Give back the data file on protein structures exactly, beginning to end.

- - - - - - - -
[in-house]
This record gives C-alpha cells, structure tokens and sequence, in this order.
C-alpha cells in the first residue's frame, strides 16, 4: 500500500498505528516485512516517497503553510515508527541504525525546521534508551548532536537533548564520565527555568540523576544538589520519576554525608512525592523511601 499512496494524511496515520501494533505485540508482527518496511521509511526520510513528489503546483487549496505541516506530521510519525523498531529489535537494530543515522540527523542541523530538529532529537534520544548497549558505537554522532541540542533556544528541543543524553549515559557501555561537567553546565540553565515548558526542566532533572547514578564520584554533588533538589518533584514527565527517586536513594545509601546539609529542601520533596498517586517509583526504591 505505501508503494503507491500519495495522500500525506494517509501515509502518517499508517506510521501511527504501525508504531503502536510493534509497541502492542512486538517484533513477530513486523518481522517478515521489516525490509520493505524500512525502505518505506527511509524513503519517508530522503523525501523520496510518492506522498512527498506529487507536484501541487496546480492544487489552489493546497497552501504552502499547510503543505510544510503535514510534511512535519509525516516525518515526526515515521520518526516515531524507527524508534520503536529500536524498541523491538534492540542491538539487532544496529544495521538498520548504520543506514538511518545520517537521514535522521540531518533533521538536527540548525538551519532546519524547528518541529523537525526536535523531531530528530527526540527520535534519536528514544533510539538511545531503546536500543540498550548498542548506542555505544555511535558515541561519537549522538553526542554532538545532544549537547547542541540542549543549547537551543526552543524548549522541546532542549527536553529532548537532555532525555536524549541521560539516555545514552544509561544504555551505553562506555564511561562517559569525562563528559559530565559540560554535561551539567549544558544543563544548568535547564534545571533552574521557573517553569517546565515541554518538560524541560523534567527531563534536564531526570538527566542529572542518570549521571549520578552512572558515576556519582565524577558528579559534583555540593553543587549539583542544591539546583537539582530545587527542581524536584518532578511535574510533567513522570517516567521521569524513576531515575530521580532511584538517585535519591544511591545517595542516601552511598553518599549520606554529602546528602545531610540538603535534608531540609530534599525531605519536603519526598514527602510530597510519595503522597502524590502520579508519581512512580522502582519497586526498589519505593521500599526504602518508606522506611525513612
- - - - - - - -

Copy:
[in-house]
This record gives C-alpha cells, structure tokens and sequence, in this order.
C-alpha cells in the first residue's frame, strides 16, 4: 500500500498505528516485512516517497503553510515508527541504525525546521534508551548532536537533548564520565527555568540523576544538589520519576554525608512525592523511601 499512496494524511496515520501494533505485540508482527518496511521509511526520510513528489503546483487549496505541516506530521510519525523498531529489535537494530543515522540527523542541523530538529532529537534520544548497549558505537554522532541540542533556544528541543543524553549515559557501555561537567553546565540553565515548558526542566532533572547514578564520584554533588533538589518533584514527565527517586536513594545509601546539609529542601520533596498517586517509583526504591 505505501508503494503507491500519495495522500500525506494517509501515509502518517499508517506510521501511527504501525508504531503502536510493534509497541502492542512486538517484533513477530513486523518481522517478515521489516525490509520493505524500512525502505518505506527511509524513503519517508530522503523525501523520496510518492506522498512527498506529487507536484501541487496546480492544487489552489493546497497552501504552502499547510503543505510544510503535514510534511512535519509525516516525518515526526515515521520518526516515531524507527524508534520503536529500536524498541523491538534492540542491538539487532544496529544495521538498520548504520543506514538511518545520517537521514535522521540531518533533521538536527540548525538551519532546519524547528518541529523537525526536535523531531530528530527526540527520535534519536528514544533510539538511545531503546536500543540498550548498542548506542555505544555511535558515541561519537549522538553526542554532538545532544549537547547542541540542549543549547537551543526552543524548549522541546532542549527536553529532548537532555532525555536524549541521560539516555545514552544509561544504555551505553562506555564511561562517559569525562563528559559530565559540560554535561551539567549544558544543563544548568535547564534545571533552574521557573517553569517546565515541554518538560524541560523534567527531563534536564531526570538527566542529572542518570549521571549520578552512572558515576556519582565524577558528579559534583555540593553543587549539583542544591539546583537539582530545587527542581524536584518532578511535574510533567513522570517516567521521569524513576531515575530521580532511584538517585535519591544511591545517595542516601552511598553518599549520606554529602546528602545531610540538603535534608531540609530534599525531605519536603519526598514527602510530597510519595503522597502524590502520579508519581512512580522502582519497586526498589519505593521500599526504602518508606522506611525513612